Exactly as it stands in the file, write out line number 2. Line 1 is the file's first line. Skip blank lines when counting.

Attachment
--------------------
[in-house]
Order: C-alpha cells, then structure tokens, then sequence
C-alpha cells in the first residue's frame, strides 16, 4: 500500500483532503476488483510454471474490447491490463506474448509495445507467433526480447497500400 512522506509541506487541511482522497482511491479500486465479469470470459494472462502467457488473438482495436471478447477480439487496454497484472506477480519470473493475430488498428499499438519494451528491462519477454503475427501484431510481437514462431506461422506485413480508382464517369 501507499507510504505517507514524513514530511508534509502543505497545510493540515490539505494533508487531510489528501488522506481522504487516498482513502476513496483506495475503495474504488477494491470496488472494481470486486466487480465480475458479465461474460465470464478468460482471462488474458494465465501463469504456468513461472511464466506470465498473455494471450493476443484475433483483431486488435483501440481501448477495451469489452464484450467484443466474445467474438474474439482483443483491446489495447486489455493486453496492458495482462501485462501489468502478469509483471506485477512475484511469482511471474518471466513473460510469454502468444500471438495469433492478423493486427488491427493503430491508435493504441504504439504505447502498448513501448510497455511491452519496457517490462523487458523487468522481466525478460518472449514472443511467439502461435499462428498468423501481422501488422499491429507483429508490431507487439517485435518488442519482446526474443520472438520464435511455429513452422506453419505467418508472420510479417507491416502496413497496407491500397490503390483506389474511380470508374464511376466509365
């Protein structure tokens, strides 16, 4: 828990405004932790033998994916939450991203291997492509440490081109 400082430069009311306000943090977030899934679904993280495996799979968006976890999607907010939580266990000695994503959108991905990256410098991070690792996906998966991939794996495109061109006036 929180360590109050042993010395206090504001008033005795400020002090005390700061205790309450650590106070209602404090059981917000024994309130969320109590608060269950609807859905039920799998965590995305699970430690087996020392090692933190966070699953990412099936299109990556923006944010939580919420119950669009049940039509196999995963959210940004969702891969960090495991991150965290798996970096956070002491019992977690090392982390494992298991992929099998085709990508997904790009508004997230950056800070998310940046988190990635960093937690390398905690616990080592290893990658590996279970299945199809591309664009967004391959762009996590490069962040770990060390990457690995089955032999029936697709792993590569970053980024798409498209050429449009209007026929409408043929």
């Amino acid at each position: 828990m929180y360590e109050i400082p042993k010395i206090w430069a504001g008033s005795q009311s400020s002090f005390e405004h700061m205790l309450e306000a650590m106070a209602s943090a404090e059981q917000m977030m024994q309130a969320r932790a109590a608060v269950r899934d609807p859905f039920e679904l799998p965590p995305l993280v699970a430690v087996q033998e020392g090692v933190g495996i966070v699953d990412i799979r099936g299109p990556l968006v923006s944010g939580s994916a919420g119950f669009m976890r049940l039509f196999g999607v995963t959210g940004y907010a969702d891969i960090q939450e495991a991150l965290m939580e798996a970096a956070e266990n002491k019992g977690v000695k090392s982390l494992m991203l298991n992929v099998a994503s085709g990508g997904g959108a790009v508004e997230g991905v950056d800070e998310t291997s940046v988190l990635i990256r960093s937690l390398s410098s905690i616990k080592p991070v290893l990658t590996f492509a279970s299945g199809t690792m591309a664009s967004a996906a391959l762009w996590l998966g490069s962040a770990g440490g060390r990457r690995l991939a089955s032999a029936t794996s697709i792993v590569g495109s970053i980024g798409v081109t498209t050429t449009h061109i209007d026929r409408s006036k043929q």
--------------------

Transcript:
Order: C-alpha cells, then structure tokens, then sequence